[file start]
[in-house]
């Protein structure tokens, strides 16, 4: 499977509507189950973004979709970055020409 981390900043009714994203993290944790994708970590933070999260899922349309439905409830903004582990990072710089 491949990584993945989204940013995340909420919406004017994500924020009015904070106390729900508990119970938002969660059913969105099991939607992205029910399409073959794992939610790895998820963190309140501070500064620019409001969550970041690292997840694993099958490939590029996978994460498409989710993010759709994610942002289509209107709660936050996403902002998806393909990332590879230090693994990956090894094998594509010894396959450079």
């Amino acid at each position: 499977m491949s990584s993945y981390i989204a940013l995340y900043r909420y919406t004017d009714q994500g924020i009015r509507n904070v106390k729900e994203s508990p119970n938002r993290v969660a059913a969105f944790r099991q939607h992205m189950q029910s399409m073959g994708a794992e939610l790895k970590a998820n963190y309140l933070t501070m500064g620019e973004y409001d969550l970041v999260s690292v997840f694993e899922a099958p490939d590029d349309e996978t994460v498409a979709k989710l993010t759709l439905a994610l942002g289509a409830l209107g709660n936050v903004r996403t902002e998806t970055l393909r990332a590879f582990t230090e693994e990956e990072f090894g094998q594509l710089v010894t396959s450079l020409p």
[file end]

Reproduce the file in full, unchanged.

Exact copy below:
[in-house]
């Protein structure tokens, strides 16, 4: 499977509507189950973004979709970055020409 981390900043009714994203993290944790994708970590933070999260899922349309439905409830903004582990990072710089 491949990584993945989204940013995340909420919406004017994500924020009015904070106390729900508990119970938002969660059913969105099991939607992205029910399409073959794992939610790895998820963190309140501070500064620019409001969550970041690292997840694993099958490939590029996978994460498409989710993010759709994610942002289509209107709660936050996403902002998806393909990332590879230090693994990956090894094998594509010894396959450079």
């Amino acid at each position: 499977m491949s990584s993945y981390i989204a940013l995340y900043r909420y919406t004017d009714q994500g924020i009015r509507n904070v106390k729900e994203s508990p119970n938002r993290v969660a059913a969105f944790r099991q939607h992205m189950q029910s399409m073959g994708a794992e939610l790895k970590a998820n963190y309140l933070t501070m500064g620019e973004y409001d969550l970041v999260s690292v997840f694993e899922a099958p490939d590029d349309e996978t994460v498409a979709k989710l993010t759709l439905a994610l942002g289509a409830l209107g709660n936050v903004r996403t902002e998806t970055l393909r990332a590879f582990t230090e693994e990956e990072f090894g094998q594509l710089v010894t396959s450079l020409p």